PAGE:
In that synchronicity that so often occurs on the web, the Statistician to the Stars links to a nested set of articles, the central them of which is: Are Our Relationships Threatening The State? The original article in the series is from Slate, wherein the authors create an interesting myth from which they can argue that an unmarried working class woman is better off in pretty much every way raising a child by herself, rather than risking a (presumed to be ephemeral) marriage to some deadbeat guy who she’d then be required to make allowances for in her life, which would harsh her mellow and provide NOTHING. Never mind the effect of no dad on the child’s life – that the kid might actually want and even benefit from the involvement of the dad doesn’t even rise to the level of being important enough to mention merely to be dismissed.
The relationship of this mythical woman Lily to the state and everyone in it is essentially one-directional, at least in any constructive social sense.* She is assumed to be able to embrace single motherhood as a preferable option only because other are presumed to supply the needed stability and support. Amusingly, this particular myth includes the assumption that
‘Lily’s parents are “devout Christians who supported both her decision to have the child and her decision not to marry Carl, [and are] helping with child care.”’
All meaningful relationships are two way. Even God, Who needs nothing, desires our ‘yes’ to His invitation to know Him. But what, exactly, are the rest of us who know and live with Lily supposed to get out her choice isn’t obvious.** Here, it seems, the radical individualism of the Right meets the radical individualism of the Left – we’re not supposed to ask what it is that Lily’s life *means* – as long as she holds down that job she (and not Carl, the child’s deadbeat father) has somehow been given to work. All criticisms are unwelcome and wrong. The state and the societies within it (especially Lily’s parents’ Christian society) in this instance are the magical source of Lily’s ‘freedom’, and make no reciprocal claims on Lily that Ayn Rand wouldn’t approve of.
As part of the ongoing 250+ year effort to reinvent society upon some other basis that that which it has always and everywhere been built, the myth-makers who came up with Lily cannot acknowledge that all people rely on their relationships to others for whatever meaning they have in their lives. In a nation of nomads, where the family are, at best, the people we call sometimes and maybe see over the holidays, the claim that both civil and political society are built on families seems absurd on the face of it.
I have been quite struck by the family histories of the last 2 Democratic presidents, especially by the near-universal gentlemen’s agreement to not call them what they are: horror stories. Clinton lost his dad to a car accident as an infant, was raised for a few years by grandparents while his mom was out of state getting a nursing degree, then was raised by an alcoholic and abusive step-dad, whose surname he nonetheless took as a 16 year old. The profound sadness here: Clinton had to threaten his stepdad with violence to protect himself and his brother, yet he still needs a dad badly enough to take that stepdad’s surname when he was 16. (See the Crescat’s recent post for some insight into this dynamic.)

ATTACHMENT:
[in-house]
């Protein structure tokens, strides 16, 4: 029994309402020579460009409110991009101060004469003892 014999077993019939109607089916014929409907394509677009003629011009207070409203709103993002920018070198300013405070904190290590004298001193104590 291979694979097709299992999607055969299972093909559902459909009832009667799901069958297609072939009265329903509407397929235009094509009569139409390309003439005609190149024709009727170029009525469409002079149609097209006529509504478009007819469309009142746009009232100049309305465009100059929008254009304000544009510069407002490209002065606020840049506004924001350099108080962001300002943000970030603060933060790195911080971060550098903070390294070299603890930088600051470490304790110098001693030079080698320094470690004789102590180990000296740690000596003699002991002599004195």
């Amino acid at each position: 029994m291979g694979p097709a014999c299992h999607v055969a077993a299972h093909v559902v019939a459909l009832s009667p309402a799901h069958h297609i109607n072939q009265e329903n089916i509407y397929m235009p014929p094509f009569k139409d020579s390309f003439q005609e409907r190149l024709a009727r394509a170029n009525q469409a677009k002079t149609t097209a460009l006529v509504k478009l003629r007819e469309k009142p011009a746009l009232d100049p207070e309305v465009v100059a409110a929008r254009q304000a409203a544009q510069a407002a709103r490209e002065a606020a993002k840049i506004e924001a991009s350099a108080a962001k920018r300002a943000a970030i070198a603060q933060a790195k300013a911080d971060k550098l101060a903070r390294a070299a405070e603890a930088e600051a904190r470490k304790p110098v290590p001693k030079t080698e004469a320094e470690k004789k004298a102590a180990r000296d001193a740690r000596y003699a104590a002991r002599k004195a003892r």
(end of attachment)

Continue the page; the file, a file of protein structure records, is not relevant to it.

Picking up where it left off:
And Clinton’s story is *better* than Obama’s, whose tragic lack of a consistent father is the emotional elephant in the room. Told more honestly, Obama’s early life looks like this: his mother married and bore him as a social statement. He then became, as often as not, baggage, dragged around and dumped as needed to keep him from interfering in mom’s career. Per the Oracle Wikipedia, “He described his struggles as a young adult to reconcile social perceptions of his multiracial heritage.” I’m guessing that was the least of his problems, but it is the one latched on to by the myth-makers: while it is OK to tell Clinton’s story as one of a triumph over adversity, the messy core of Obama’s story is so ubiquitous, and so much under the iron rule that we do not blame children’s unhappiness on their parent’s irresponsibility and narcissism, that it cannot be mentioned as the tragedy it was.***
These two men were not just elected president, but have come to embody our view of ourselves, the very mirrors of our self-perceptions (and therefore become just a irrationally hated by those who hate what they see in the mirror). So, to answer the question of the linked essays: Do our relationships threaten the state? Not if they are like Lily’s – or our current President’s.
Returning to the nation state versus the village: above we see the mirror image of the questions mused upon in these recent blog posts, which might be stated: does the nation state threaten our relationships? The simple answer is of course it does. In the most direct way, as Marcel said in a comment to the first essay,
“Whenever anyone asks, “Do you know what institution has caused more bloodshed than anything else in history?” I want to answer “Yes. The modern nation state.”